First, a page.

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Genetic reduction of the extracellular matrix protein versican modulates the pathology and function of dystrophic mdx mouse hindlimb muscles

N.L. McRae,1 L. Forgan,1 A. Addinsall,1 C. Van Der Poel,2 B. McNeill,1 D.R. McCulloch1 and N. Stupka,1 1School of Medicine, Deakin University, Pigdons Road, Waurn Ponds, VIC 3216, Australia and 2School of Public Health and Human Biosciences, La Trobe University, Bundoora, VIC 3086, Australia.

Expression of V0/V1 versican is increased during myogenesis, and clearance of a versican rich pericellular matrix by ADAMTS5 and ADAMTS15 facilitates efficient myoblast fusion (Stupka et al., 2013). Versican also regulates inflammation, including macrophage polarisation and cytokine bioavailability. Versican expression is tightly regulated and overexpression is associated with disease pathology, including Duchenne muscular dystrophy (DMD), where the loss of dystrophin leads to increased muscle damage, inflammation and fibrosis. Versican is a major constituent of this fibrosis, as versican protein levels are elevated in muscle biopsies from patients with DMD. In diaphragm and hindlimb muscles of dystrophin deficient mdx mice, versican and vesikine (cleaved versican) expression is also increased. Thus, we wanted to investigate the effect of versican reduction on the pathology of mdx mouse muscles.

All experiments were carried out with approval of the Deakin University Animal Ethics Committee in accordance with NH&MRC guidelines. Female mdx mice were crossed with male mice heterozygous for a transgene insertional mutation in the versican gene (hdf (Mjaatvedt et al., 1998)). The resultant F1 male dystrophic pups, mdx-hdf and mdx, were confirmed by genotyping and immunohistochemistry to assess versican and versikine protein levels. Experiments were conducted on 6 week and 26 week old mdx-hdf and mdx mice. Between 3 and 6 weeks, hindlimb muscles of mdx mice undergo a spontaneous bout of degeneration and regeneration, whereas by 26 weeks there is additional time for progressive degenerative changes to occur.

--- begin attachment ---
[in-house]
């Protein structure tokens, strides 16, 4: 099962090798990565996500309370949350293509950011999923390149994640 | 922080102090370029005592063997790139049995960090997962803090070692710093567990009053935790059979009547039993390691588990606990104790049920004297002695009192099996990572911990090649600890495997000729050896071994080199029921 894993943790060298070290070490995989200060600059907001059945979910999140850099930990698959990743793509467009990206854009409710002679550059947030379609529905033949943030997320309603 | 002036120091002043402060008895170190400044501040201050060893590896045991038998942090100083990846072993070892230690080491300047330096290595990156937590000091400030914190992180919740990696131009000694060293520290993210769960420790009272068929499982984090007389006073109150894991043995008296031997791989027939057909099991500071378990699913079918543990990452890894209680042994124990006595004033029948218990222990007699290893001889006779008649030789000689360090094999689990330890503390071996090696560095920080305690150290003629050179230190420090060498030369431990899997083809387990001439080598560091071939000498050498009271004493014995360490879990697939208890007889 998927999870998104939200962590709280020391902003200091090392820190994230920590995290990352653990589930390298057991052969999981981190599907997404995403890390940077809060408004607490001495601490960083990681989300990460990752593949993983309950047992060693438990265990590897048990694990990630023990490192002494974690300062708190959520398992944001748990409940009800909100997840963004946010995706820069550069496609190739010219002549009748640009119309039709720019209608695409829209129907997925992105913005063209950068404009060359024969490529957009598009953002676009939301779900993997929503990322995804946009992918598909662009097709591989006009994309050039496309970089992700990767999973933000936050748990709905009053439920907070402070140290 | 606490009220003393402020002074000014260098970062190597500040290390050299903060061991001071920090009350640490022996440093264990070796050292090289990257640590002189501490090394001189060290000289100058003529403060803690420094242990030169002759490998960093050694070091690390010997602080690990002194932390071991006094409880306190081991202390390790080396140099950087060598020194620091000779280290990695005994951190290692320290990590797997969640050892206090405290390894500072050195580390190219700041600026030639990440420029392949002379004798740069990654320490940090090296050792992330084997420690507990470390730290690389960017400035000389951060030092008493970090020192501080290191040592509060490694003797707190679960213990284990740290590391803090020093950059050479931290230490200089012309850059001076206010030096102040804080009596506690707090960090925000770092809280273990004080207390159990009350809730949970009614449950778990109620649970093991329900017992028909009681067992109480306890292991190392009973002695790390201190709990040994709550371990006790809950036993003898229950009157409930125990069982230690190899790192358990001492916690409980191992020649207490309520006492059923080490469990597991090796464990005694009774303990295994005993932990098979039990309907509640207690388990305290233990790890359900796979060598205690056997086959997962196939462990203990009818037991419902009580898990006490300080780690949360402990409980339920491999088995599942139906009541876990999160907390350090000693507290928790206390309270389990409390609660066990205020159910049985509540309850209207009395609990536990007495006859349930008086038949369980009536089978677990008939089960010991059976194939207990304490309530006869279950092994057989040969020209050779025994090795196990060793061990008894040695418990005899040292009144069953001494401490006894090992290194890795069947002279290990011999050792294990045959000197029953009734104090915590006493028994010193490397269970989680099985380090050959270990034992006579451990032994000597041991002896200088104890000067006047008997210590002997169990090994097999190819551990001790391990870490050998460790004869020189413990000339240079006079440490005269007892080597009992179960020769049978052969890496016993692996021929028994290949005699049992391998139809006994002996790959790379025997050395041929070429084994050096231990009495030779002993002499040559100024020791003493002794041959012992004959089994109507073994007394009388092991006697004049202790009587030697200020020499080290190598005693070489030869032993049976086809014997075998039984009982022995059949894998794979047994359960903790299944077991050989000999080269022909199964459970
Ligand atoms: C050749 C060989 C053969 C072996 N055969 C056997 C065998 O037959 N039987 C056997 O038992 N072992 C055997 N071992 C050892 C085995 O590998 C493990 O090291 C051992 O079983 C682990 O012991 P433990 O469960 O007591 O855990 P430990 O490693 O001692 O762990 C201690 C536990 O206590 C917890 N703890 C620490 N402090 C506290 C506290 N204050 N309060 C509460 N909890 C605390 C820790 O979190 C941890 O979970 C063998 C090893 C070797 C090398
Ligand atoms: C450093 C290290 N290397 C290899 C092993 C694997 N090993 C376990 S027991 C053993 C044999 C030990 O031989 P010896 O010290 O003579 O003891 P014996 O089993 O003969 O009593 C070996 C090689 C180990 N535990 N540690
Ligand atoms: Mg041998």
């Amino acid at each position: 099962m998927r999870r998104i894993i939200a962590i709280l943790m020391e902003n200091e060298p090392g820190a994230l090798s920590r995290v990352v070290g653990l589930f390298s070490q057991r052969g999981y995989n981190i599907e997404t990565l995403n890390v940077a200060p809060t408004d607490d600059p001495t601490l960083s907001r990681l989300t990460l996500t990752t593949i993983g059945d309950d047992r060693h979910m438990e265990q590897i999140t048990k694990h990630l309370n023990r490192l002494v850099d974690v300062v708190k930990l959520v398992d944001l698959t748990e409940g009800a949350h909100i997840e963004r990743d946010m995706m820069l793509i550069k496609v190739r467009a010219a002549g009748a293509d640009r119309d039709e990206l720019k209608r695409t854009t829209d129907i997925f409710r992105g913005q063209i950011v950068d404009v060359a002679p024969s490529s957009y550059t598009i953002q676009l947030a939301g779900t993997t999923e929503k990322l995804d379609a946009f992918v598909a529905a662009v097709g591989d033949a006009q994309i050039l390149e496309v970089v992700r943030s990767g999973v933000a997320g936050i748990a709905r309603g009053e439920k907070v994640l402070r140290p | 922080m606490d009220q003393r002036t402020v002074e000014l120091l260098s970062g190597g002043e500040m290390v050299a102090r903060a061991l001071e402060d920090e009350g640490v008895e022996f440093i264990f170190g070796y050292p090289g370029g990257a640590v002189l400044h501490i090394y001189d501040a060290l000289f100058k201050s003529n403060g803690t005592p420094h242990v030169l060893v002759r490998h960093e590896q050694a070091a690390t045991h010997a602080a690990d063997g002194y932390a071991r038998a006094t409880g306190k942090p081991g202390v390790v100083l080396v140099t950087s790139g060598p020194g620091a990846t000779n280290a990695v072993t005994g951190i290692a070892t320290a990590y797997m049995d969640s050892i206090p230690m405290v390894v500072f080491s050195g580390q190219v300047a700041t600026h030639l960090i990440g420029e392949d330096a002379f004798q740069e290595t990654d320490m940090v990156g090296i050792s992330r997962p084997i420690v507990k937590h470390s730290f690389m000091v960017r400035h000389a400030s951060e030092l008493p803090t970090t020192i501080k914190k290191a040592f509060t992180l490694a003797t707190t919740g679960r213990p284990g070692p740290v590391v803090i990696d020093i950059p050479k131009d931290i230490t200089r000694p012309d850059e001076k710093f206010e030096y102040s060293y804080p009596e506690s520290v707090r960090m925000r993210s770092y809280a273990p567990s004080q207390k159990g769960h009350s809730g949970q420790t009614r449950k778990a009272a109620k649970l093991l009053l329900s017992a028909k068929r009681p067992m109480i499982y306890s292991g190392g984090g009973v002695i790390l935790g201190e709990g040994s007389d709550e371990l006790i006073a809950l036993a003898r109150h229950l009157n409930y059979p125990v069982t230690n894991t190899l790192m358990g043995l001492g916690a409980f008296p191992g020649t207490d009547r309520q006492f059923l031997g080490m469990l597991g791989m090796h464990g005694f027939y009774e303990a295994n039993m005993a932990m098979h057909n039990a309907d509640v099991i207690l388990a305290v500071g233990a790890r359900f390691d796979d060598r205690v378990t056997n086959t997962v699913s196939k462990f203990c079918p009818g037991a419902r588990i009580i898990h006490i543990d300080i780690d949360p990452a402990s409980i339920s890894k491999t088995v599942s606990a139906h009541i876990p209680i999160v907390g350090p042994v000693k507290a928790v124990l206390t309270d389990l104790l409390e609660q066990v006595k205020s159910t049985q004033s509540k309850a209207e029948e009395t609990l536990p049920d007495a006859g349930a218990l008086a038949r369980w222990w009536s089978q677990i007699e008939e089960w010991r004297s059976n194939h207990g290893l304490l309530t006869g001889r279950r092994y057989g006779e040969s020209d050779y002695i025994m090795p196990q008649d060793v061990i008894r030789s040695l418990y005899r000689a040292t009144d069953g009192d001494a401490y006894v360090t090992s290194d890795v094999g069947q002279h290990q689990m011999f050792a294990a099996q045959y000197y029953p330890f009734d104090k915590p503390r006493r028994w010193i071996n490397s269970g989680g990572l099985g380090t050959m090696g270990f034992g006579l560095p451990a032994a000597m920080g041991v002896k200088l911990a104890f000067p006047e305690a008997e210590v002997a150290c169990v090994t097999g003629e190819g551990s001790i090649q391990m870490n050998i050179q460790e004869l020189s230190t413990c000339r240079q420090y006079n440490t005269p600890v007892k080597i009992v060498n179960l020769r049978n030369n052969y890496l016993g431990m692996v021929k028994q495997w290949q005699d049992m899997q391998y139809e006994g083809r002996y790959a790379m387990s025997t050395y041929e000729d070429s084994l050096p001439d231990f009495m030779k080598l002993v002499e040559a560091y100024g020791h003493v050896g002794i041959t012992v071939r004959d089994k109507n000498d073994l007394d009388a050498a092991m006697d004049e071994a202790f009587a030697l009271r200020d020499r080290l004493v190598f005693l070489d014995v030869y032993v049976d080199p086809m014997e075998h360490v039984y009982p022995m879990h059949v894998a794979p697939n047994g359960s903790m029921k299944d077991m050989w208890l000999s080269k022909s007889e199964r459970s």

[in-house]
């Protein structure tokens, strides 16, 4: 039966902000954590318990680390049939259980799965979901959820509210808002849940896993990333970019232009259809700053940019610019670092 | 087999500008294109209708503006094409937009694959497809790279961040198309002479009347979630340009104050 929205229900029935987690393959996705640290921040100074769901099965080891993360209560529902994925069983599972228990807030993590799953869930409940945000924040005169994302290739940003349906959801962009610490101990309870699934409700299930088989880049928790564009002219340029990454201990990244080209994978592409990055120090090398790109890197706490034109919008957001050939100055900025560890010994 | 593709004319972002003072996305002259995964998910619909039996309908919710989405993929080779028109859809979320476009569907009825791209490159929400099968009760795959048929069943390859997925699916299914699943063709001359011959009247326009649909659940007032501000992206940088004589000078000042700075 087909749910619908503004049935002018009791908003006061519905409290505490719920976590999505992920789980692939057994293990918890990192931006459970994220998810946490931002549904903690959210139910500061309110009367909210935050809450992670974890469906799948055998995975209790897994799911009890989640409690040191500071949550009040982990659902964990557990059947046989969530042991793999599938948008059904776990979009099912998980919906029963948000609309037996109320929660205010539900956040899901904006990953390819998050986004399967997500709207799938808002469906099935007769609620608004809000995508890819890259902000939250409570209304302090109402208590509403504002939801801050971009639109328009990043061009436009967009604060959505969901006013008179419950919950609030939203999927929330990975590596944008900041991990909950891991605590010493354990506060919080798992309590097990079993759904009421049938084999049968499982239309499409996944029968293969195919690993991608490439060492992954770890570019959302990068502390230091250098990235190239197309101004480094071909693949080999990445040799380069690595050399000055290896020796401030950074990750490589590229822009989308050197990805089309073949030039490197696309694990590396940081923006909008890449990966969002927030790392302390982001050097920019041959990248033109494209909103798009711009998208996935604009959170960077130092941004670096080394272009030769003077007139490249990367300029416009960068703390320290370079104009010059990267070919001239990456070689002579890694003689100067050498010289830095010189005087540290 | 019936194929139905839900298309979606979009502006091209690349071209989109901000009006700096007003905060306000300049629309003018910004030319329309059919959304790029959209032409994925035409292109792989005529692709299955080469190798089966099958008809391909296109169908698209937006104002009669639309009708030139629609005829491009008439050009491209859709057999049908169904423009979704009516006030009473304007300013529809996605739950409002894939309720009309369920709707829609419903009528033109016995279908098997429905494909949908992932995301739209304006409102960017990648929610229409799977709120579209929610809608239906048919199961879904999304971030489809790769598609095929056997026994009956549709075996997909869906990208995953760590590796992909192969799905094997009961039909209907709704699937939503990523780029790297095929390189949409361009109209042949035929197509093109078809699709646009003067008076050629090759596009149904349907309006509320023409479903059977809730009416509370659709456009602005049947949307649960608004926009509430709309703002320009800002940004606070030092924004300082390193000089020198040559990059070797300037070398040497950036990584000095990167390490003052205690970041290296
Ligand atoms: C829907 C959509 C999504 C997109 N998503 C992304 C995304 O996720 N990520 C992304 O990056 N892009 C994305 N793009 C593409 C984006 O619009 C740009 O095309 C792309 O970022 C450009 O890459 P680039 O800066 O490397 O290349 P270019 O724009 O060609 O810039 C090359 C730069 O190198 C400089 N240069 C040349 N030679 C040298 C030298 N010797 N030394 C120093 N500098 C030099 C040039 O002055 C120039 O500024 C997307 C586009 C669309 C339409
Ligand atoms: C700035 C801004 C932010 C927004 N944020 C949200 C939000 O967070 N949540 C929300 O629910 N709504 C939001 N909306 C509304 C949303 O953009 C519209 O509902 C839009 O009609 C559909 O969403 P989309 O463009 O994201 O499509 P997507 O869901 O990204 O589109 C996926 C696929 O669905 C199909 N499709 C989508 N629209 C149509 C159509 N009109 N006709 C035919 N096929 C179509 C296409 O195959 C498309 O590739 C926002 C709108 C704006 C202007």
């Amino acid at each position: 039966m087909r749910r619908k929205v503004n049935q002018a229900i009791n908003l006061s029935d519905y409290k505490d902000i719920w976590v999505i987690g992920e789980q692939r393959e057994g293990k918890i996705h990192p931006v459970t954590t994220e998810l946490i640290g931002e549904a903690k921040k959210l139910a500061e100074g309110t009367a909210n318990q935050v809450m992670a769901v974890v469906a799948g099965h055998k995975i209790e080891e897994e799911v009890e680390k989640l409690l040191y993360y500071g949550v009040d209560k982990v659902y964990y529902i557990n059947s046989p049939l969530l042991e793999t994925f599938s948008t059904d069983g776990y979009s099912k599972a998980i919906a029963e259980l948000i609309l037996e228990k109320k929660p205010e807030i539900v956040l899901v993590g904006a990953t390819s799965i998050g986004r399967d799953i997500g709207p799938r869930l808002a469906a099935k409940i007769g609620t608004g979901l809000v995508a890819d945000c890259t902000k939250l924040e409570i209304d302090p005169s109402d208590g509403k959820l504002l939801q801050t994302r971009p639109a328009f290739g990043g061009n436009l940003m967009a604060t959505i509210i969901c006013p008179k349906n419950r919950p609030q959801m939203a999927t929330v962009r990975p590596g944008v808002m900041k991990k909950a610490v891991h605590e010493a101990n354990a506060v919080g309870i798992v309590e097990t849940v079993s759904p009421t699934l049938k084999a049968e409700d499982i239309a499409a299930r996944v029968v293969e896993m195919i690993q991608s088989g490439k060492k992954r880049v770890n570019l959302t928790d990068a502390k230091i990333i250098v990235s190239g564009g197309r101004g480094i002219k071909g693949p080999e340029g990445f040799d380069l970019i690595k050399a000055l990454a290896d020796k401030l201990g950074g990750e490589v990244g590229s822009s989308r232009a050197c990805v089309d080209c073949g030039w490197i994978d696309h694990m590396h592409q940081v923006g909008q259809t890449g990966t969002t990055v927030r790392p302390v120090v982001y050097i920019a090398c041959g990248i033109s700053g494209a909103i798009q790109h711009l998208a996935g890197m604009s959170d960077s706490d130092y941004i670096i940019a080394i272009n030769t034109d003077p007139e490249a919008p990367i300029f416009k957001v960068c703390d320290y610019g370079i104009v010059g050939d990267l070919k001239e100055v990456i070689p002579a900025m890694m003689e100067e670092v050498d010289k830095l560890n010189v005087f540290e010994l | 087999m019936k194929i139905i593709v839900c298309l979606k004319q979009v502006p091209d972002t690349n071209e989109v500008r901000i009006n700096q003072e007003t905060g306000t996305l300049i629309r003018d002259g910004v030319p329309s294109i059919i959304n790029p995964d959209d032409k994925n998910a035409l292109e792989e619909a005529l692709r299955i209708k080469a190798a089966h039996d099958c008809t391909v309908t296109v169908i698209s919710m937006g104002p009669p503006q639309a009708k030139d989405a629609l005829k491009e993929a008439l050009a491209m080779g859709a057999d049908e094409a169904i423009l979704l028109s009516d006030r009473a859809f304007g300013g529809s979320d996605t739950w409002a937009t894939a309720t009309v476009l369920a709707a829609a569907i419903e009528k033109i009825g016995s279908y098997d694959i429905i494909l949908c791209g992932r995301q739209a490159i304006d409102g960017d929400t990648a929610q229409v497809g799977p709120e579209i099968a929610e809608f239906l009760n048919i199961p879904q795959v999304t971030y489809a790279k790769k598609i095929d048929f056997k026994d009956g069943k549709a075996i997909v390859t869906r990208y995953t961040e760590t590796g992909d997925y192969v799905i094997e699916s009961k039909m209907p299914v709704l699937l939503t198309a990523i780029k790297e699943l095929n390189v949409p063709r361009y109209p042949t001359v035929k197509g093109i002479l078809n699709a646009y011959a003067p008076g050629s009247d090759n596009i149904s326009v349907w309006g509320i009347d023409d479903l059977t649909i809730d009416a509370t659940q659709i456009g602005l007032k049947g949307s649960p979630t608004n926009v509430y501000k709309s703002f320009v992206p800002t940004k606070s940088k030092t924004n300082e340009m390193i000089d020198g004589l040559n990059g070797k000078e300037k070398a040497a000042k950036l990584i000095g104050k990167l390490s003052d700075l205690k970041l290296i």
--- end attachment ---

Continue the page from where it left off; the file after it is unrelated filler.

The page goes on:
At 26 weeks, mdx-hdf and mdx were placed in metabolic cages for 25 h (Columbus Instruments). Body composition was assessed at 6 and 26 weeks (EchoMRI). Mice were then anaesthetized via IP injection of medetomidine (0.5 mg/kg), midazolam (5 mg/kg) and fentanyl (0.05 mg/kg), such that they were unresponsive to tactile stimuli. EDL and soleus muscles were surgically excised, and muscle force production (determined from a force frequency curve) and fatigability were assessed in vitro (Aurora Scientific; N = 8-11 mice per group). Anaesthetised mice were humanely euthanised by cervical dislocation and tissues were collected for histological and molecular analysis.

At 6 and 26 weeks, body weight, lean mass, fat mass and EDL muscle mass were similar in mdx-hdf and mdx mice. Muscle force production (Po) was also not different between mdx-hdf and mdx mice. During 4 min of intermittent contractile activity (60 Hz stimulation every 5 s), 6 week old mdx-hdf mice fatigued less than mdx littermates and force recovery (at 2, 5 and 10 min post) was also greater (P < 0.001, main effect genotype - GLM ANOVA). By 26 weeks, the fatiguablity of EDL muscles from mdx and mdx-hdf mice was no longer different. Although, spontaneous physical activity was increased in mdx-hdf mice by ∼20% (P = 0.024; independent T-test).

Muscle morphology and dystrophic pathology was assessed using H&E staining. At 6 weeks, the total number of muscle fibres/mm2 (P = 0.01) and the number of undamaged muscle fibres/mm2 (P = 0.01) was greater in EDL muscles of mdx mice compared to mdx-hdf mice, whilst the number of centrally nucleated fibres was not different. By 26 weeks, there was no difference in the total number of muscle fibres/mm2 between mdx and mdx-hdf mice, however, the mdx-hdf mice had more undamaged fibres/mm2 (P = 0.01). This was associated with a trend towards reduced degeneration and mononuclear infiltration (P=0.07) and reduced gene expression of the macrophage marker F4/80 (P = 0.003) in EDL muscles from 26 week old mdx-hdf mice.

We hypothesize that regeneration is altered in 6 week old mdx-hdf mice, given the decreased number of muscle fibres and improved fatigability, possibly mediated by the effects of versican reduction on satellite cell activation or proliferation (Velleman et al., 2012). By 26 weeks, the EDL muscle morphology of mdx-hdf mice is improved, perhaps due to attenuated inflammation and degeneration, and physical activity is also increased. Together these initial findings indicate that the genetic reduction of versican modulates the dystrophic pathology of mdx mice and analysis is ongoing to comprehensively characterize the effects of versican reduction on regeneration and inflammation.

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